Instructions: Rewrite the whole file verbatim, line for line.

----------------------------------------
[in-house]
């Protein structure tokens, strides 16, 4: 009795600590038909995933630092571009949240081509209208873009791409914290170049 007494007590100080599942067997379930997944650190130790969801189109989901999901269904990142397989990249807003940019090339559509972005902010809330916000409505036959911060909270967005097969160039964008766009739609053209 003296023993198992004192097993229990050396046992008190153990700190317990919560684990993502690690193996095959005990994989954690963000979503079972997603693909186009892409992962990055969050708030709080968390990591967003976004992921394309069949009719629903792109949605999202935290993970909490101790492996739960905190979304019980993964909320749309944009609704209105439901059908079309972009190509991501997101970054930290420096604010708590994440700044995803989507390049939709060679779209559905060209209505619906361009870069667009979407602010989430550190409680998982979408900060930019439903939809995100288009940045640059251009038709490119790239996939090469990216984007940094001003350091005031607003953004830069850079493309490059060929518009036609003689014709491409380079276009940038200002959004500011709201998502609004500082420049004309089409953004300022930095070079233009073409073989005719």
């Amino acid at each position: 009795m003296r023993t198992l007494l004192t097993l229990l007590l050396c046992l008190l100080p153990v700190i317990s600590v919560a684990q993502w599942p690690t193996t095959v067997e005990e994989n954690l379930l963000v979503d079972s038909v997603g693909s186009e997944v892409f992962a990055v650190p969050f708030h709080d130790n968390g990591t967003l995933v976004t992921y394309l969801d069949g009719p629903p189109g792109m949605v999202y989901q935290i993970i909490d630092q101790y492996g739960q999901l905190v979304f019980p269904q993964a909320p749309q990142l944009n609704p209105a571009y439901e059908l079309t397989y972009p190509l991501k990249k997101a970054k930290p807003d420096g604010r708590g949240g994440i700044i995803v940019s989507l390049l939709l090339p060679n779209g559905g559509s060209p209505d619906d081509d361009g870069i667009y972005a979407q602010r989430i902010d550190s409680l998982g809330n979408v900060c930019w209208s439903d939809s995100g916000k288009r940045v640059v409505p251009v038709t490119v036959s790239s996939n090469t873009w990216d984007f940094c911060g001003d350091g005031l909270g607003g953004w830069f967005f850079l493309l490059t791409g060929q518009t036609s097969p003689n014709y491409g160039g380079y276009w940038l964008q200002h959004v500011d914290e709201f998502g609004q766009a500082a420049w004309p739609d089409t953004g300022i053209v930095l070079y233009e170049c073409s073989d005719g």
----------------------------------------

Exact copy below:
[in-house]
């Protein structure tokens, strides 16, 4: 009795600590038909995933630092571009949240081509209208873009791409914290170049 007494007590100080599942067997379930997944650190130790969801189109989901999901269904990142397989990249807003940019090339559509972005902010809330916000409505036959911060909270967005097969160039964008766009739609053209 003296023993198992004192097993229990050396046992008190153990700190317990919560684990993502690690193996095959005990994989954690963000979503079972997603693909186009892409992962990055969050708030709080968390990591967003976004992921394309069949009719629903792109949605999202935290993970909490101790492996739960905190979304019980993964909320749309944009609704209105439901059908079309972009190509991501997101970054930290420096604010708590994440700044995803989507390049939709060679779209559905060209209505619906361009870069667009979407602010989430550190409680998982979408900060930019439903939809995100288009940045640059251009038709490119790239996939090469990216984007940094001003350091005031607003953004830069850079493309490059060929518009036609003689014709491409380079276009940038200002959004500011709201998502609004500082420049004309089409953004300022930095070079233009073409073989005719």
């Amino acid at each position: 009795m003296r023993t198992l007494l004192t097993l229990l007590l050396c046992l008190l100080p153990v700190i317990s600590v919560a684990q993502w599942p690690t193996t095959v067997e005990e994989n954690l379930l963000v979503d079972s038909v997603g693909s186009e997944v892409f992962a990055v650190p969050f708030h709080d130790n968390g990591t967003l995933v976004t992921y394309l969801d069949g009719p629903p189109g792109m949605v999202y989901q935290i993970i909490d630092q101790y492996g739960q999901l905190v979304f019980p269904q993964a909320p749309q990142l944009n609704p209105a571009y439901e059908l079309t397989y972009p190509l991501k990249k997101a970054k930290p807003d420096g604010r708590g949240g994440i700044i995803v940019s989507l390049l939709l090339p060679n779209g559905g559509s060209p209505d619906d081509d361009g870069i667009y972005a979407q602010r989430i902010d550190s409680l998982g809330n979408v900060c930019w209208s439903d939809s995100g916000k288009r940045v640059v409505p251009v038709t490119v036959s790239s996939n090469t873009w990216d984007f940094c911060g001003d350091g005031l909270g607003g953004w830069f967005f850079l493309l490059t791409g060929q518009t036609s097969p003689n014709y491409g160039g380079y276009w940038l964008q200002h959004v500011d914290e709201f998502g609004q766009a500082a420049w004309p739609d089409t953004g300022i053209v930095l070079y233009e170049c073409s073989d005719g």